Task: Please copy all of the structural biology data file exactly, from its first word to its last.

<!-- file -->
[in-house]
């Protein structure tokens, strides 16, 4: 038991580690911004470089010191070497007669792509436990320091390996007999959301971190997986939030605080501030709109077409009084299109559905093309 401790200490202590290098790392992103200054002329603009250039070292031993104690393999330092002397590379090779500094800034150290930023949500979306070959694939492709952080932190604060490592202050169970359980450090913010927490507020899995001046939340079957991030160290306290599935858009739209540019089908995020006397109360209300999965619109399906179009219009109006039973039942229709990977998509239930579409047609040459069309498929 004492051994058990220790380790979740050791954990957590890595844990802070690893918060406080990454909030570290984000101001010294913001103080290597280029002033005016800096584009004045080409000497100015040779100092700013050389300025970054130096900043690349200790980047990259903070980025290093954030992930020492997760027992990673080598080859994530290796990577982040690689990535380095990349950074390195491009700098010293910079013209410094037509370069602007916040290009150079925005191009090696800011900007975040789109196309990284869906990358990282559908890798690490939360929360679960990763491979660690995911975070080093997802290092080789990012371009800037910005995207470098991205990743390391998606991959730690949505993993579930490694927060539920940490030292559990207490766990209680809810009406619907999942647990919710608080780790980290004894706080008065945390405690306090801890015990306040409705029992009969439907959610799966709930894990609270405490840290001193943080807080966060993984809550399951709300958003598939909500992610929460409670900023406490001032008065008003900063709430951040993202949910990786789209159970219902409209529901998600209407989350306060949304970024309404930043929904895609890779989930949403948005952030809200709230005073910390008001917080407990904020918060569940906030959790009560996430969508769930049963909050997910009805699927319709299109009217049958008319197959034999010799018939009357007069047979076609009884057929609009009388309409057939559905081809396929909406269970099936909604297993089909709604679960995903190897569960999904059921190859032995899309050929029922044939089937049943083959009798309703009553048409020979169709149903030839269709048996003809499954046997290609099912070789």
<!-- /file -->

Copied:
[in-house]
């Protein structure tokens, strides 16, 4: 038991580690911004470089010191070497007669792509436990320091390996007999959301971190997986939030605080501030709109077409009084299109559905093309 401790200490202590290098790392992103200054002329603009250039070292031993104690393999330092002397590379090779500094800034150290930023949500979306070959694939492709952080932190604060490592202050169970359980450090913010927490507020899995001046939340079957991030160290306290599935858009739209540019089908995020006397109360209300999965619109399906179009219009109006039973039942229709990977998509239930579409047609040459069309498929 004492051994058990220790380790979740050791954990957590890595844990802070690893918060406080990454909030570290984000101001010294913001103080290597280029002033005016800096584009004045080409000497100015040779100092700013050389300025970054130096900043690349200790980047990259903070980025290093954030992930020492997760027992990673080598080859994530290796990577982040690689990535380095990349950074390195491009700098010293910079013209410094037509370069602007916040290009150079925005191009090696800011900007975040789109196309990284869906990358990282559908890798690490939360929360679960990763491979660690995911975070080093997802290092080789990012371009800037910005995207470098991205990743390391998606991959730690949505993993579930490694927060539920940490030292559990207490766990209680809810009406619907999942647990919710608080780790980290004894706080008065945390405690306090801890015990306040409705029992009969439907959610799966709930894990609270405490840290001193943080807080966060993984809550399951709300958003598939909500992610929460409670900023406490001032008065008003900063709430951040993202949910990786789209159970219902409209529901998600209407989350306060949304970024309404930043929904895609890779989930949403948005952030809200709230005073910390008001917080407990904020918060569940906030959790009560996430969508769930049963909050997910009805699927319709299109009217049958008319197959034999010799018939009357007069047979076609009884057929609009009388309409057939559905081809396929909406269970099936909604297993089909709604679960995903190897569960999904059921190859032995899309050929029922044939089937049943083959009798309703009553048409020979169709149903030839269709048996003809499954046997290609099912070789």